Should happiness figure in a nation’s bottom line? And should the concept of Gross National Product be replaced by Gross National Happiness?
Bhutan’s Prime Minister Jigmi Y. Thinley told a high-level U.N. meeting Monday that it not only should but that it must if mankind is to avoid its current unsustainable and self-destructive course.
Bhutan, the tiny Himalayan nation which tops Asia in the United Nations’ First World Happiness Report, convened the meeting seeking to develop a new economic model based on principles of happiness and well being.
“The GDP-lead development model that compels boundless growth on a planet with limited resources no longer makes economic sense. It is the cause of our irresponsible, immoral and self-destructive actions,” Thinley said. “The purpose of development must be to create enabling conditions through public policy for the pursuit of the ultimate goal of happiness by all citizens.”
The conference titled “Happiness and Well-being: Defining a New Economic Paradigm,” brought together hundreds of representatives of government — including Costa Rican President Laura Chincilla — academics and other civic leaders to discuss the issue. All endorsed the importance of happiness, though not necessarily Bhutan’s proposed index.
Jeffery Sachs, a prominent development economist at Columbia University in New York who edited the World Happiness Report along with John Helliwell and Richard Layard, said that happiness could be achieved independent of economic well-being as measured by GNP. The report was released to coincide with the conference.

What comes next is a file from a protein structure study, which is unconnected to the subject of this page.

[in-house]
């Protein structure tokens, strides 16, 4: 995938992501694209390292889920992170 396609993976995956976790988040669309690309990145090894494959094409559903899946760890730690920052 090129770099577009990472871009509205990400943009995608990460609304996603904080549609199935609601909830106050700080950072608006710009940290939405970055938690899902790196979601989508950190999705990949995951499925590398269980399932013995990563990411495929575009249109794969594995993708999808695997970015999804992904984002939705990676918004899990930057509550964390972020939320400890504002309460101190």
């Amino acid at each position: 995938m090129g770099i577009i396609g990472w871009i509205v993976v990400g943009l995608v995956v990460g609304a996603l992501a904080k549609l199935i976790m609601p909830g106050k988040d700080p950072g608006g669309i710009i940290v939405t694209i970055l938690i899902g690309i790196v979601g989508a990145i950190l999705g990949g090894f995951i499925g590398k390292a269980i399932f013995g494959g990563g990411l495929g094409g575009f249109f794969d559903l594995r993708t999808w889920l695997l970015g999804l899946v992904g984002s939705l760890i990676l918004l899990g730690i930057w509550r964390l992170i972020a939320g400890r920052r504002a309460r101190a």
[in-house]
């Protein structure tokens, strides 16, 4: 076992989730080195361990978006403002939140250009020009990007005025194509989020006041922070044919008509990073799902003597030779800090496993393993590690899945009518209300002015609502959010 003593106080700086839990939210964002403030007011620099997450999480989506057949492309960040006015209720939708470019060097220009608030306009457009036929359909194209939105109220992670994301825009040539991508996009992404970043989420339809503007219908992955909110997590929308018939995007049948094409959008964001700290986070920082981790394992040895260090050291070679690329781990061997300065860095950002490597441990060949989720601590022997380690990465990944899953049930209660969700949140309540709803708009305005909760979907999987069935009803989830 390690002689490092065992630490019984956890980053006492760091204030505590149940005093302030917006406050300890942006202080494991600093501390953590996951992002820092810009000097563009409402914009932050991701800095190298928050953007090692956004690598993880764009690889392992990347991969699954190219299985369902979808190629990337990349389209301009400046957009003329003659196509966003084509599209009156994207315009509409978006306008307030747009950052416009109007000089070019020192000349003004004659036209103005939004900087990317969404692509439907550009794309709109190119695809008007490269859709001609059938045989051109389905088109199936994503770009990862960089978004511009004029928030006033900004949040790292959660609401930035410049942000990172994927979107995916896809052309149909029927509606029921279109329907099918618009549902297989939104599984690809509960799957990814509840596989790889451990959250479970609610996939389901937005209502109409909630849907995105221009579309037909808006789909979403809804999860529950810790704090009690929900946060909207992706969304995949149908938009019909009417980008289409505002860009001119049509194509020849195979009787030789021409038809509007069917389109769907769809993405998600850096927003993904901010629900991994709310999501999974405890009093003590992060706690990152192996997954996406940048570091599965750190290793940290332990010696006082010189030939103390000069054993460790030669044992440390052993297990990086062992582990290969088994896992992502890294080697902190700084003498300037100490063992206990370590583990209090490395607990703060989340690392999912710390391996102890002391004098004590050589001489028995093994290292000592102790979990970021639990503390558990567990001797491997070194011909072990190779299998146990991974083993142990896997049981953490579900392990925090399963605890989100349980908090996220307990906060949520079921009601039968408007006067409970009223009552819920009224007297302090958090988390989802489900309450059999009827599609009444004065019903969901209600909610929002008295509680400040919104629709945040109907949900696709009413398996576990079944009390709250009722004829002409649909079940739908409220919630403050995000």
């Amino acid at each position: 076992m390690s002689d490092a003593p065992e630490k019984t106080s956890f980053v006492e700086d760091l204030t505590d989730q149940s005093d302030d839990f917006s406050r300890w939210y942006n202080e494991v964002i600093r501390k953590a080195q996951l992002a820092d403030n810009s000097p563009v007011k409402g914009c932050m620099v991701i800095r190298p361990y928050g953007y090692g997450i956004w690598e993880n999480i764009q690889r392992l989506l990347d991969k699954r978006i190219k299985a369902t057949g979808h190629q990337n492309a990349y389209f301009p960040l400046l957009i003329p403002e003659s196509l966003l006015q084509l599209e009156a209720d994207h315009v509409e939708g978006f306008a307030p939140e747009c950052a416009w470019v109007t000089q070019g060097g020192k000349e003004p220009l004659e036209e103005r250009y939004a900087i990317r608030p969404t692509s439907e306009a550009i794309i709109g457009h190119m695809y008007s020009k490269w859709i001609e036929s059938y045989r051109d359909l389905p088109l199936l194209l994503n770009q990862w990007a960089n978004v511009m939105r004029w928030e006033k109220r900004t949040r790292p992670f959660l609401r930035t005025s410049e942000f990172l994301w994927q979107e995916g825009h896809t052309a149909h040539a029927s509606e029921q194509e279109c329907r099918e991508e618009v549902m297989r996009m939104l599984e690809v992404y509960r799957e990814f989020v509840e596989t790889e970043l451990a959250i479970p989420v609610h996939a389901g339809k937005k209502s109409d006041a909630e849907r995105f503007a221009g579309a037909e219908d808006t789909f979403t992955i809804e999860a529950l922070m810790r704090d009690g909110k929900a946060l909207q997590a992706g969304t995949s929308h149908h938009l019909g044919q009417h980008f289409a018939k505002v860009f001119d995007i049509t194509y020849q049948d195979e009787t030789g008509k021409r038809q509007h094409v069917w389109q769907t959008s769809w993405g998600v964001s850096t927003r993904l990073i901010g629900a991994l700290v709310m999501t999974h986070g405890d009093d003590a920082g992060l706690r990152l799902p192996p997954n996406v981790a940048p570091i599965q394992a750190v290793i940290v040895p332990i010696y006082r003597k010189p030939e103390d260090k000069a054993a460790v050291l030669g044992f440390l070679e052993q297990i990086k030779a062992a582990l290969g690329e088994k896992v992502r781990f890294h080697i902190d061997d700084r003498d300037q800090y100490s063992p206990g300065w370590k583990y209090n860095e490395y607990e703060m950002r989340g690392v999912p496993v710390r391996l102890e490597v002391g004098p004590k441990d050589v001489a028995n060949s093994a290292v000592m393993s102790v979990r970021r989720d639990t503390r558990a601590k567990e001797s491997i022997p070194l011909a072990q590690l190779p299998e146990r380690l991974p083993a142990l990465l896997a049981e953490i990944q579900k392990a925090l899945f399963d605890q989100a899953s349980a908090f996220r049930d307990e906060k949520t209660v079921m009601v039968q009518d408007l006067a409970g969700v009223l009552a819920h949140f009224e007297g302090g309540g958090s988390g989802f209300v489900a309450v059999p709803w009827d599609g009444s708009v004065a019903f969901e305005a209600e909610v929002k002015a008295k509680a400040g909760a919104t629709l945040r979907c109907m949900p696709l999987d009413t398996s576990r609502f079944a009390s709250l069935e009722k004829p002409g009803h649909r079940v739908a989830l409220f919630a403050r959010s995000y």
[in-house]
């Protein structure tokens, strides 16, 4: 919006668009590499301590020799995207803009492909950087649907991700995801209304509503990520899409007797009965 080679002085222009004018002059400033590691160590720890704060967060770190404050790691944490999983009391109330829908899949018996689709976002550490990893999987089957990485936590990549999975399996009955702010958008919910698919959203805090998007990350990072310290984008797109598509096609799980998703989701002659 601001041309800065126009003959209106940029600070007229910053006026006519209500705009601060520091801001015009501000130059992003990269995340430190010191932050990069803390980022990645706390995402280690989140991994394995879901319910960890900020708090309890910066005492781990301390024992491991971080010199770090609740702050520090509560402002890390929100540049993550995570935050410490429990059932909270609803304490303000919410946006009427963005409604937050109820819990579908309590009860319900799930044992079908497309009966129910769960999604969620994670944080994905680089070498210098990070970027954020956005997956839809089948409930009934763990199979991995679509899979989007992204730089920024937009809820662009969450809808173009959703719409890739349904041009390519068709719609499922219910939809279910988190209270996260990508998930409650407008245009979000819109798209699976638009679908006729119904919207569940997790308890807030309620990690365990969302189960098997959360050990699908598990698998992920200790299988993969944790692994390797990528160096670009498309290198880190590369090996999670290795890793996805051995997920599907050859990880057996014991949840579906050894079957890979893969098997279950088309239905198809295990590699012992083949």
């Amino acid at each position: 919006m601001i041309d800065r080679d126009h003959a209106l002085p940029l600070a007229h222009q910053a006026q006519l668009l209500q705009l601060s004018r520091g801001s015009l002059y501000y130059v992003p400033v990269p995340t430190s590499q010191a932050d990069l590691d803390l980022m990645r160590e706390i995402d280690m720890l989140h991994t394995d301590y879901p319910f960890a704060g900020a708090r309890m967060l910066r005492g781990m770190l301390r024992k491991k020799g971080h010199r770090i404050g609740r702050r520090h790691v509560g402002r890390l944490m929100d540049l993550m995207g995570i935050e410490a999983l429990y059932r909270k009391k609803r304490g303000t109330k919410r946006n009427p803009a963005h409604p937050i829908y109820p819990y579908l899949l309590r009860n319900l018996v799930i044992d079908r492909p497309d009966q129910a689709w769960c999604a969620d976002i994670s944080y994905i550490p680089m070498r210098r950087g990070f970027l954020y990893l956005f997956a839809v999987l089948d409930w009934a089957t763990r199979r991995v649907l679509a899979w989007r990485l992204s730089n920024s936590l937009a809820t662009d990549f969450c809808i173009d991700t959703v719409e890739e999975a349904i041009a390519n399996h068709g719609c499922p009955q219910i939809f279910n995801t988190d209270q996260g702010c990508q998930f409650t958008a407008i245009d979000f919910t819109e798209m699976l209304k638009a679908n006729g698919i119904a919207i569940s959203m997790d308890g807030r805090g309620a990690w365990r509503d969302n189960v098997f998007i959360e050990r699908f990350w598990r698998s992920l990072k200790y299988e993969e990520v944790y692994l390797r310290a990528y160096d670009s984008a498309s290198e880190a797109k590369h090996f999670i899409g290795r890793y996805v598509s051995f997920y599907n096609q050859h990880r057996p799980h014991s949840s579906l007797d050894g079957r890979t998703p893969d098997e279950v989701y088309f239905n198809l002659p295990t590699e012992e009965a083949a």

“GNP (gross national product) by itself does not promote happiness,” Sachs told the conference. “The U.S. has had a three time increase of GNP per capita since 1960, but the happiness needle hasn’t budged. Other countries have pursued other policies and achieved much greater gains of happiness, even at much lower levels of per capita income.”
Although wealthy nations like Denmark, Norway, Finland and the Netherlands lead the rankings of happiest countries while poor nations like Togo, Benin, Central African Republic and Sierra Leone ranked among the least happy, the report noted that social factors such as the strength of social support, the absence of corruption and the degree of personal freedom were more important than wealth.
Japan’s Vice-Minister for Foreign Affairs Joe Nakano told the conference this was certainly true in his own country.
“A number of recent studies have shown that, in many developed countries, including Japan, happiness is not proportional to economic wealth,” Nakano said. “This finding, often called the ‘Paradox of Happiness,’ has given rise to international discussion on how to enhance individual well-being through government policies.”
The report also listed a number of practical suggestions for governments to promote happiness among their citizens including helping people meet their basic needs, reinforcing social systems, implementing active labor policies, improving mental health services, promoting compassion, altruism and honesty, and helping the public resist hyper-commercialism.
Last July, at the urging of Bhutan, the U.N. General Assembly adopted a resolution endorsing a holistic approach to development that could lead to individual happiness and well-being around the globe.
Thinley said “practical policy recommendations” from the conference will be gathered in a report to U.N. Secretary-General Ban Ki-moon and presented to participants at the “Rio plus 20” Earth Summit scheduled for June in Brazil. The conference is being held two decades after the first U.N. Earth Summit was held in Rio de Janeiro.